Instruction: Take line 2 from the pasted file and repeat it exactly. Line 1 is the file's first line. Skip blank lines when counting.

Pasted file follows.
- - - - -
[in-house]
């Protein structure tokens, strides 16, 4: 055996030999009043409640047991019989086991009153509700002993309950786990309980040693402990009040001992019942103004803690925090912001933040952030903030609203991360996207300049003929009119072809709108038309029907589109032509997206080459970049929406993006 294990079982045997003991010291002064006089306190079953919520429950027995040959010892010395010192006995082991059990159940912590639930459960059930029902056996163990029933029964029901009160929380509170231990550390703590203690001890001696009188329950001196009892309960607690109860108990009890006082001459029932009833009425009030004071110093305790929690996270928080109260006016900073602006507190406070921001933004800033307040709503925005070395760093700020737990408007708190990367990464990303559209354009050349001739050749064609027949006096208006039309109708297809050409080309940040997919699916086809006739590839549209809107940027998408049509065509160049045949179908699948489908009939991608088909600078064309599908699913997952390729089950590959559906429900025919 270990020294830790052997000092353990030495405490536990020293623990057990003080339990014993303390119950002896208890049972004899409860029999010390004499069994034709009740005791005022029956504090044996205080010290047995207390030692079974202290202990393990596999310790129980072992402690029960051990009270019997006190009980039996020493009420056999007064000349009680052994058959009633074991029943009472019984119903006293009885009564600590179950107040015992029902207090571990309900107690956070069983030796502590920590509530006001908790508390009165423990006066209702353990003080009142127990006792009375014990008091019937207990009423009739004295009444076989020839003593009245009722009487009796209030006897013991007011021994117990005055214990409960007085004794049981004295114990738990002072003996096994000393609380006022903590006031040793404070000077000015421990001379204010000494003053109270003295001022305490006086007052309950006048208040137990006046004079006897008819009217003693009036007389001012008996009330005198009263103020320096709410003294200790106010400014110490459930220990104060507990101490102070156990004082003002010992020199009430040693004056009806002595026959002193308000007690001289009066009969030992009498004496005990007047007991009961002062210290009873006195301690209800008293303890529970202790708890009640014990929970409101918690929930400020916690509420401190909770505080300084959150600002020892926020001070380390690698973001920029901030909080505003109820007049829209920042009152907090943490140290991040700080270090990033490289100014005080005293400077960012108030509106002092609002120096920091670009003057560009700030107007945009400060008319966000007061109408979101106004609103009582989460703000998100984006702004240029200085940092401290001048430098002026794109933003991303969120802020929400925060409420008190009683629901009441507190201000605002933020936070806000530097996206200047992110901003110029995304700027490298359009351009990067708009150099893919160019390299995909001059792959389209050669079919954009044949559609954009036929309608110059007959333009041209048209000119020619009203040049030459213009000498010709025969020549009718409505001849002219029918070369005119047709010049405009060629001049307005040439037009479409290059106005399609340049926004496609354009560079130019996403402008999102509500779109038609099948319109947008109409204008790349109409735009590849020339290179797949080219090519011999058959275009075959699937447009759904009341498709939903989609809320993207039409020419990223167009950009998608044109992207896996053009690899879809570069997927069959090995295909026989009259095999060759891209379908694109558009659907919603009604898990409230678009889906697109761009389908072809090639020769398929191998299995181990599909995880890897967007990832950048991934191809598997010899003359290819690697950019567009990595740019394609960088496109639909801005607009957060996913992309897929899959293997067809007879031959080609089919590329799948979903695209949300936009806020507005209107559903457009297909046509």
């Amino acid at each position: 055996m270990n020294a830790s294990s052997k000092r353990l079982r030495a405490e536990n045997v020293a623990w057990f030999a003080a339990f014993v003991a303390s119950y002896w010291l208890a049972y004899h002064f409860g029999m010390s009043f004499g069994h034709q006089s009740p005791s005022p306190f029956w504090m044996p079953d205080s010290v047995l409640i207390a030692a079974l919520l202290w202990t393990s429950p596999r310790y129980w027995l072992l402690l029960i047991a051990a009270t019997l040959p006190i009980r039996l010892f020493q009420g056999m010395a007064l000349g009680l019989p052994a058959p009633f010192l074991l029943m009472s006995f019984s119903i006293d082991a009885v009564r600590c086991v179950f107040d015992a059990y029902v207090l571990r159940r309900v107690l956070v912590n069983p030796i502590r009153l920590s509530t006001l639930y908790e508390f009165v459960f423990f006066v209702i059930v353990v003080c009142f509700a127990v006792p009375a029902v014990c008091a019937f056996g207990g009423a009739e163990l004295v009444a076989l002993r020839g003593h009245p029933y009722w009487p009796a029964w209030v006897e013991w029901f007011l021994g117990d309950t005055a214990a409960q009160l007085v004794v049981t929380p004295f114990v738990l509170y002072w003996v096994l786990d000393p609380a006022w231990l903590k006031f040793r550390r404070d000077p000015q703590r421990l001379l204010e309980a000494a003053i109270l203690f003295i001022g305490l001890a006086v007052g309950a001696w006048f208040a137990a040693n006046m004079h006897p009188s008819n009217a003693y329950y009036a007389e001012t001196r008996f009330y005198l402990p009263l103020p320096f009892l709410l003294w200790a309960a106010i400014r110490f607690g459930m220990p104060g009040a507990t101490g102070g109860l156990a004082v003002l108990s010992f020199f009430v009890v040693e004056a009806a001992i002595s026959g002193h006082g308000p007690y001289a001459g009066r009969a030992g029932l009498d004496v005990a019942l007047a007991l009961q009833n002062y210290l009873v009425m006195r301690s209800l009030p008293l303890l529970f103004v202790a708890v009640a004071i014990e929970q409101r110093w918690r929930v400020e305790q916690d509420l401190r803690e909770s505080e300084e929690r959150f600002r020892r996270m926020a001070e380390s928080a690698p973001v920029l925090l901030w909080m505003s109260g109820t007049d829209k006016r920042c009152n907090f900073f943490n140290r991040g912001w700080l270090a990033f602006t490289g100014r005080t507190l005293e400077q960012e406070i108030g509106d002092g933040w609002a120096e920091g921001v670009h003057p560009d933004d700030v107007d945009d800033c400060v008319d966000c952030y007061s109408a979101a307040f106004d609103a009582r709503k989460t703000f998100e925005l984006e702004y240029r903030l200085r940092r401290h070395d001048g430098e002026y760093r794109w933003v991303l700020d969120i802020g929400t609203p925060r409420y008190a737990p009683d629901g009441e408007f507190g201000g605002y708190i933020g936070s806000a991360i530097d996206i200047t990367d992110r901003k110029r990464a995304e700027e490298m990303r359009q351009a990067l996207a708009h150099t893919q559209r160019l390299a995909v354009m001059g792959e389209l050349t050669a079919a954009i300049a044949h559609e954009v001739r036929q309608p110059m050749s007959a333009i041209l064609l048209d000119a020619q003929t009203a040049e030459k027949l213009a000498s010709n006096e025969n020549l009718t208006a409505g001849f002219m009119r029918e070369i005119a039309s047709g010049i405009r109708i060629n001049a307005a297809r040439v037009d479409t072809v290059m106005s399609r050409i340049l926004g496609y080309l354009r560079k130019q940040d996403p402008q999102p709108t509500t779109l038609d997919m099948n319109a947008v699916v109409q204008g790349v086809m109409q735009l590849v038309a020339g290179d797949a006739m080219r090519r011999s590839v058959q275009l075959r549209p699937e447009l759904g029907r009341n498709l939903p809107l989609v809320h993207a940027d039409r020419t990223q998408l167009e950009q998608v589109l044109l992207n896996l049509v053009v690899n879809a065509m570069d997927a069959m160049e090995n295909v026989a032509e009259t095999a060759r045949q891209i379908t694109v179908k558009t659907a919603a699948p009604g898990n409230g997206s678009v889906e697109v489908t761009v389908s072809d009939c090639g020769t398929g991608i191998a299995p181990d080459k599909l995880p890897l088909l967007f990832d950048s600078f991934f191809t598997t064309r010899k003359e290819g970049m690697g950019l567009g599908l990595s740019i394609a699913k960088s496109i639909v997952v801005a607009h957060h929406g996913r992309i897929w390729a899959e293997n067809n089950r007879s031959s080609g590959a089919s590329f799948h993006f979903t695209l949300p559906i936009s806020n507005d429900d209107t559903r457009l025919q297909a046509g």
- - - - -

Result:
């Protein structure tokens, strides 16, 4: 055996030999009043409640047991019989086991009153509700002993309950786990309980040693402990009040001992019942103004803690925090912001933040952030903030609203991360996207300049003929009119072809709108038309029907589109032509997206080459970049929406993006 294990079982045997003991010291002064006089306190079953919520429950027995040959010892010395010192006995082991059990159940912590639930459960059930029902056996163990029933029964029901009160929380509170231990550390703590203690001890001696009188329950001196009892309960607690109860108990009890006082001459029932009833009425009030004071110093305790929690996270928080109260006016900073602006507190406070921001933004800033307040709503925005070395760093700020737990408007708190990367990464990303559209354009050349001739050749064609027949006096208006039309109708297809050409080309940040997919699916086809006739590839549209809107940027998408049509065509160049045949179908699948489908009939991608088909600078064309599908699913997952390729089950590959559906429900025919 270990020294830790052997000092353990030495405490536990020293623990057990003080339990014993303390119950002896208890049972004899409860029999010390004499069994034709009740005791005022029956504090044996205080010290047995207390030692079974202290202990393990596999310790129980072992402690029960051990009270019997006190009980039996020493009420056999007064000349009680052994058959009633074991029943009472019984119903006293009885009564600590179950107040015992029902207090571990309900107690956070069983030796502590920590509530006001908790508390009165423990006066209702353990003080009142127990006792009375014990008091019937207990009423009739004295009444076989020839003593009245009722009487009796209030006897013991007011021994117990005055214990409960007085004794049981004295114990738990002072003996096994000393609380006022903590006031040793404070000077000015421990001379204010000494003053109270003295001022305490006086007052309950006048208040137990006046004079006897008819009217003693009036007389001012008996009330005198009263103020320096709410003294200790106010400014110490459930220990104060507990101490102070156990004082003002010992020199009430040693004056009806002595026959002193308000007690001289009066009969030992009498004496005990007047007991009961002062210290009873006195301690209800008293303890529970202790708890009640014990929970409101918690929930400020916690509420401190909770505080300084959150600002020892926020001070380390690698973001920029901030909080505003109820007049829209920042009152907090943490140290991040700080270090990033490289100014005080005293400077960012108030509106002092609002120096920091670009003057560009700030107007945009400060008319966000007061109408979101106004609103009582989460703000998100984006702004240029200085940092401290001048430098002026794109933003991303969120802020929400925060409420008190009683629901009441507190201000605002933020936070806000530097996206200047992110901003110029995304700027490298359009351009990067708009150099893919160019390299995909001059792959389209050669079919954009044949559609954009036929309608110059007959333009041209048209000119020619009203040049030459213009000498010709025969020549009718409505001849002219029918070369005119047709010049405009060629001049307005040439037009479409290059106005399609340049926004496609354009560079130019996403402008999102509500779109038609099948319109947008109409204008790349109409735009590849020339290179797949080219090519011999058959275009075959699937447009759904009341498709939903989609809320993207039409020419990223167009950009998608044109992207896996053009690899879809570069997927069959090995295909026989009259095999060759891209379908694109558009659907919603009604898990409230678009889906697109761009389908072809090639020769398929191998299995181990599909995880890897967007990832950048991934191809598997010899003359290819690697950019567009990595740019394609960088496109639909801005607009957060996913992309897929899959293997067809007879031959080609089919590329799948979903695209949300936009806020507005209107559903457009297909046509």